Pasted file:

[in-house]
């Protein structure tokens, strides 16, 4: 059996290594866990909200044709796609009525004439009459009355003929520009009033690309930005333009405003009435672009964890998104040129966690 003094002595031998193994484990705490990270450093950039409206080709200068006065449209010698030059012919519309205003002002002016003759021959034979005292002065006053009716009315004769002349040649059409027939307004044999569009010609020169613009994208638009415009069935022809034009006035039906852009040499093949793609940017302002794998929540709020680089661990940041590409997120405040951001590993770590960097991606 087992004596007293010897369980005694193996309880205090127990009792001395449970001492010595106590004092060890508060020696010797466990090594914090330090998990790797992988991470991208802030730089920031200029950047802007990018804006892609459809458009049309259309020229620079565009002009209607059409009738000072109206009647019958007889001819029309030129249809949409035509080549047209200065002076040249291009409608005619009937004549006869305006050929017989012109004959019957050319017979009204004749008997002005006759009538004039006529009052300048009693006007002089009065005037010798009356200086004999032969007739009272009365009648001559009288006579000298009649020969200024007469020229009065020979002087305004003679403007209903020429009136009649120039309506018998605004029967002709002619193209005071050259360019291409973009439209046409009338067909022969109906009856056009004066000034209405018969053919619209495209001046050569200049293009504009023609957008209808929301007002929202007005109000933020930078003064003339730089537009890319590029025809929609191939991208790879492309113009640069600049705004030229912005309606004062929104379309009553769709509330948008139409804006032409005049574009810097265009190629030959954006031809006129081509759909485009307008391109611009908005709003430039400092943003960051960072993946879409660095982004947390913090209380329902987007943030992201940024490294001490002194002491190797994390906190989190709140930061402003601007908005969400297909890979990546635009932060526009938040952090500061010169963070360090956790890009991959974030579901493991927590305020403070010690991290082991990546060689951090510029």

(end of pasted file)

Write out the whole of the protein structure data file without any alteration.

[in-house]
């Protein structure tokens, strides 16, 4: 059996290594866990909200044709796609009525004439009459009355003929520009009033690309930005333009405003009435672009964890998104040129966690 003094002595031998193994484990705490990270450093950039409206080709200068006065449209010698030059012919519309205003002002002016003759021959034979005292002065006053009716009315004769002349040649059409027939307004044999569009010609020169613009994208638009415009069935022809034009006035039906852009040499093949793609940017302002794998929540709020680089661990940041590409997120405040951001590993770590960097991606 087992004596007293010897369980005694193996309880205090127990009792001395449970001492010595106590004092060890508060020696010797466990090594914090330090998990790797992988991470991208802030730089920031200029950047802007990018804006892609459809458009049309259309020229620079565009002009209607059409009738000072109206009647019958007889001819029309030129249809949409035509080549047209200065002076040249291009409608005619009937004549006869305006050929017989012109004959019957050319017979009204004749008997002005006759009538004039006529009052300048009693006007002089009065005037010798009356200086004999032969007739009272009365009648001559009288006579000298009649020969200024007469020229009065020979002087305004003679403007209903020429009136009649120039309506018998605004029967002709002619193209005071050259360019291409973009439209046409009338067909022969109906009856056009004066000034209405018969053919619209495209001046050569200049293009504009023609957008209808929301007002929202007005109000933020930078003064003339730089537009890319590029025809929609191939991208790879492309113009640069600049705004030229912005309606004062929104379309009553769709509330948008139409804006032409005049574009810097265009190629030959954006031809006129081509759909485009307008391109611009908005709003430039400092943003960051960072993946879409660095982004947390913090209380329902987007943030992201940024490294001490002194002491190797994390906190989190709140930061402003601007908005969400297909890979990546635009932060526009938040952090500061010169963070360090956790890009991959974030579901493991927590305020403070010690991290082991990546060689951090510029």